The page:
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Enriching Lives With Unconditional Love...

Frequently Asked Questions

What exactly does Hearts & Paws Comfort Dogs do?

We are a group of dog lovers who are committed to sharing the love and comfort of dogs with our community. We visit schools and library programs, as well as other events – places with people who might need a doggy hug or some unconditional love. There is never a charge for our visits.

We are always looking to reach out to the community, so if you know of a place or group that would welcome a visit from well-behaved, loving dogs, please contact us.

In addition, we are dedicated to raising money to directly help our communities on Cape Cod, such as the Family Pantry of Cape Cod. 100% of money raised at our events goes directly to the charity stated. 

We occasionally hold fund-raisers to collect funds to help with our members’ expenses, such as training and exam fees in order to obtain our Canine Good Citizenship certification. We believe strongly that someone shouldn’t feel that they can’t afford to be part of our organization.

We are all volunteers, with no paid staff, so we keep our overhead light with the aim of giving to our community in as many ways as we can.

What are the requirements to volunteer?

Any person willing to help our community is welcome to join us. If you have a dog that you think could be a Comfort Dog, please check our requirements as to whether he/she would be a good candidate.

We do require that every dog that goes out into the community for us has passed the American Kennel Club (AKC) Canine Good Citizen exam, but we provide guidance as to how to get this.

Even if your dog isn’t ready or suited to be part of one of our teams, we have fun and valuable roles for you to hold, so please consider volunteering anyway.

Can I volunteer without a dog?

Absolutely! All of our teams consist of a Comfort Dog, a Handler, and a Spotter, who handles any preliminary discussions with the visit coordinator and keeps an eye out for anything that might create a problem for the dog team. We see this as a vital role in our success, so if you don’t have a dog, or your dog isn’t suited to be a Comfort Dog, this is a great way for you to bring joy and comfort to people in our community, and make some wonderful friends in the process! Learn more about the role of the Spotter here.

What's the difference between a therapy dog, a service dog and a comfort dog?

A therapy dog is certified by organizations that test that a dog’s behavior meets stringent standards. They must be under their handler’s control at all times, and be comfortable around medical equipment, noises and other distractions that might occur during visits to nursing homes or hospitals.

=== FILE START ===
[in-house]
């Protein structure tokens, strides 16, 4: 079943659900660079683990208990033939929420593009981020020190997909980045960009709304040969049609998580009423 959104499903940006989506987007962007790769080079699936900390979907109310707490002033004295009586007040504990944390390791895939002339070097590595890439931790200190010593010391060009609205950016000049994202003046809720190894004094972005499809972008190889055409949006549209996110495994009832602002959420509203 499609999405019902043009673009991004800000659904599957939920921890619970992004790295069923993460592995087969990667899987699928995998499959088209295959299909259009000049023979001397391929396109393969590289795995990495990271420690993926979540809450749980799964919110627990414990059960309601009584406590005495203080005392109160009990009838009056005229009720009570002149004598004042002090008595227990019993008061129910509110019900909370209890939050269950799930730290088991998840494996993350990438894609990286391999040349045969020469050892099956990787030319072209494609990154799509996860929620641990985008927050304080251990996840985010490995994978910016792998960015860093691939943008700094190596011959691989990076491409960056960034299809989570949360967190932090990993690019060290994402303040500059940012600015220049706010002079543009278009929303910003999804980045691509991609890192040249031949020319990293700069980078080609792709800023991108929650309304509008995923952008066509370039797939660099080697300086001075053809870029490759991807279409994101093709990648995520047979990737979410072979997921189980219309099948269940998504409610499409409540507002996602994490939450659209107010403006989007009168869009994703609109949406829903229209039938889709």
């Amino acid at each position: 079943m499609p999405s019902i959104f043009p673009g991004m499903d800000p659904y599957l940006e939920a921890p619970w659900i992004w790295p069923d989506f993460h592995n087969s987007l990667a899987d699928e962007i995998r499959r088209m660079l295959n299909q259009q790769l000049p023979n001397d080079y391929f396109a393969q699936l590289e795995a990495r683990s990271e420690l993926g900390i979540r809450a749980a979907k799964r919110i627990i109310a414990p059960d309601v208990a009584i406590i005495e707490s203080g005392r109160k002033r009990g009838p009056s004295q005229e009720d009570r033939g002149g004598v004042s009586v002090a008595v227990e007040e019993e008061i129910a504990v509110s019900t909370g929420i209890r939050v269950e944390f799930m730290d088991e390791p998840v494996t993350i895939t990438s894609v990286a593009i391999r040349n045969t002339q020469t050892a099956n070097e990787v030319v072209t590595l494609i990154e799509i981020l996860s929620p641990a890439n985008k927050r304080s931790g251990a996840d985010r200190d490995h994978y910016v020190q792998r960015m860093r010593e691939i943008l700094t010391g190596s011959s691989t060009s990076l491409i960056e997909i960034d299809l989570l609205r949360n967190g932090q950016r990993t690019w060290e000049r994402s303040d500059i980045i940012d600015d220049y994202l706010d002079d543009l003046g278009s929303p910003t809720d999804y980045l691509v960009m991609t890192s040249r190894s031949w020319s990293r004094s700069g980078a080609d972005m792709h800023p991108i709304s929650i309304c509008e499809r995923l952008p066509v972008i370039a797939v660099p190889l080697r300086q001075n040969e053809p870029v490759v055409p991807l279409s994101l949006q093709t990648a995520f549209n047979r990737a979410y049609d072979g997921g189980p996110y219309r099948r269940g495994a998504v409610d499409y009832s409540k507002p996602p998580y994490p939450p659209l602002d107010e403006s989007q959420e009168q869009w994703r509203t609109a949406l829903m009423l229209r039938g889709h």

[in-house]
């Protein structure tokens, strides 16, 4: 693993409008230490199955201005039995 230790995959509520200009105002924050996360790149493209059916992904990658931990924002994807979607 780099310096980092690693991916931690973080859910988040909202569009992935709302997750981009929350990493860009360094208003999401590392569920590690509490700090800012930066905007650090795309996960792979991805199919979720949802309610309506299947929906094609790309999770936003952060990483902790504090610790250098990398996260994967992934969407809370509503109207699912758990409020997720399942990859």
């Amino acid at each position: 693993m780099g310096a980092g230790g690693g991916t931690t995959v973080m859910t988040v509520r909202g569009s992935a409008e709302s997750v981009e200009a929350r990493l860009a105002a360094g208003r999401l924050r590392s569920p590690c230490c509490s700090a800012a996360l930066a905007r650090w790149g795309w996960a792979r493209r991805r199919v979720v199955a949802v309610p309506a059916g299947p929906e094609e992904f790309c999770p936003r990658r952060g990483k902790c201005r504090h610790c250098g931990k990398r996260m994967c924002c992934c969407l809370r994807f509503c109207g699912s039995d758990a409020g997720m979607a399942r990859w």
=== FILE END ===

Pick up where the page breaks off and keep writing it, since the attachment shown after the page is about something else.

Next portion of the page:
According to the Americans with Disabilities Act (ADA), service dogs are defined as “dogs that are individually trained to do work or perform tasks for people with disabilities. Examples of such work or tasks include guiding people who are blind, alerting people who are deaf, pulling a wheelchair, alerting and protecting a person who is having a seizure, reminding a person with mental illness to take prescribed medications, calming a person with Post Traumatic Stress Disorder (PTSD) during an anxiety attack, or performing other duties.”

A Comfort Dog in our organization may not have met the same standards of training that a therapy dog has, but has passed the American Kennel Club Canine Good Citizen test, which certifies that the dog is well-trained and behaves well in public situations around strangers and strange dogs. You can read more about the CGC Exam here. All of the dogs we send into the community as Comfort Dogs have passed the CGC.

How can I take the CGC exam?

Your dog will already need to be trained in basic behaviors (sit, down, stay, polite greetings, etc.), and will need to be calm around people and other dogs. You may need to get some basic training before starting the CGC process. If your dog is already highly trained, you may be able to simply take the exam. Otherwise, CGC evaluators offer a class to prepare for the exam. 

Note that we strongly recommend that you choose a trainer who uses positive reinforcement methods. This training is grounded in science and teaches you to work with your dog using respect and kindness. Methods that use punishment and tools such as choke, prong or e-collars (shock) are outdated and can damage your relationship with your dog.

How long is a Comfort Dog visit?

Generally speaking, a Comfort Dog visit lasts about one hour. Depending on the situation, this can be flexible, but we always look to keep our dogs relaxed and stress-free, and therefore we need to limit the time they stay with a group.

What types of groups do you visit?

We visit schools, libraries, senior centers, veterans’ group homes/clubs, shelters, and other service-oriented organizations. We do NOT send teams to private residences, birthday parties or other non-service-oriented venues. Please contact us to see if your organization qualifies.

What areas do you serve?

We currently have dog teams that can be deployed throughout the Upper, Mid and Outer Cape towns.

Do you charge for visits?

No. We never charge to have a Comfort Dog team visit your organization.

Is there a membership fee?

Yes, we have a $75 annual membership fee, which helps with our expenses, as we never charge for our visits. This helps to cover insurance, administrative costs and other expenses, such as fundraising costs. You will receive a shirt, ID and, if you have a dog, a bandana and tote bag for supplies as part of your membership.

“Petting, scratching, and cuddling a dog could be as soothing to the mind and heart as deep meditation and almost as good for the soul as prayer.”

We are always looking to reach out to the community, so if you know of a place or group that would benefit from a visit by well-behaved, loving dogs, please contact us.